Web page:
13: Attitudes in favor of female genital mutilation/circumcision have been steadily declining. Most evidence suggests its prevalence and practice is decreasing as a result of education efforts.12
14: Remember ritualistic human sacrifice? Ritualistic cannibalism? Me neither.†††
15: Humans are getting smarter over the last century (or, at least scoring better on IQ tests and very likely improving in abstract thinking ability.)13
16: Only 170 years ago, washing your hands was considered ridiculous and laughable by the medical community.14
17: Despite exponential population growth, global per capita food production has steadily increased over the last 50 years.15
18: Sexual assault and rape have been declining in the US for decades.
Globally we don’t see the same trend mirrored everywhere. However, women’s rights and protections are becoming more talked about issues in many countries and there is evidence that attitudes are changing. 16
19: In 1204, the papacy legally required Jews to segregate themselves from, and dress distinctively to, the Christians. This had lasted in many forms until this last century.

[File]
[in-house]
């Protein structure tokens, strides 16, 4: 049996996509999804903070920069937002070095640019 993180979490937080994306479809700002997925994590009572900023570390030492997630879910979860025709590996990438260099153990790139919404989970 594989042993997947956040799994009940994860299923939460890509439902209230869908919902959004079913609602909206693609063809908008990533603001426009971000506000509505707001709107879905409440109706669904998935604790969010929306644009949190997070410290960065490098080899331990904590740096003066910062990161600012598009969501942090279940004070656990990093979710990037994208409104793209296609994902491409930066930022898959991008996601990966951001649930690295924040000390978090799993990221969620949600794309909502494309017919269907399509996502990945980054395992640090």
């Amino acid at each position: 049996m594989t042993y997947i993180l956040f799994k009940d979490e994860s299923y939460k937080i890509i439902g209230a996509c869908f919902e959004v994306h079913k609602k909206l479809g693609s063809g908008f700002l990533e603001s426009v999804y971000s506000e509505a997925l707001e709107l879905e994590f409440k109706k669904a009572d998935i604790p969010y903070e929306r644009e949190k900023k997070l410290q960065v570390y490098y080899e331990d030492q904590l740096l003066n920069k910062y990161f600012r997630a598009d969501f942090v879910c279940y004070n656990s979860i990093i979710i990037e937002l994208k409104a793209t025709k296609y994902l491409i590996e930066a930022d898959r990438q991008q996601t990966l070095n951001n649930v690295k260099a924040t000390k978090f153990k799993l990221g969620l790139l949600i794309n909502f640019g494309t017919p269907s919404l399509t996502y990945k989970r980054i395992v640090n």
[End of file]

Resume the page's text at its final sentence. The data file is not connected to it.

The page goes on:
In 1336, Irish law forbade intermarriage with English.
In the 1300s, people of Slavic descent couldn’t join many German guilds.
In the 1900s, Germans forbade Aryan/non-Aryan marriage… then they started to lock up Jews, blacks, homosexuals, Romanis, Slavs, Ukrainians, Poles, etc. and killed them.
In the 700s, Han Chinese forbade Uighurs from intermarrying and required them to maintain their ethnic dress.
In the 1900s, Italy had a series of restrictions on Jews limiting education, business, career, and marriage.
In the 1900s, USA had a series of racial segregation laws, referred to as Jim Crow laws limiting marriage, residential boundaries, public facility use, and protected discrimination in the private sector.
In the 1900s, South Africa had a series of racial segregation laws, referred to as Apartheid, limiting residential boundaries, public facility use, and mobility.
Racial segregation is legally upheld in only a tiny minority of countries today.
Racism and racial segregation still exist, and are all too common, but again, like many things I’ve noted, the legal abolition is a first step with plenty of work left to do.
20: Global teenage pregnancy rates are declining.17
US teen pregnancy rates have been declining for decades. As a consequence, abortion rates have dramatically dropped as well.18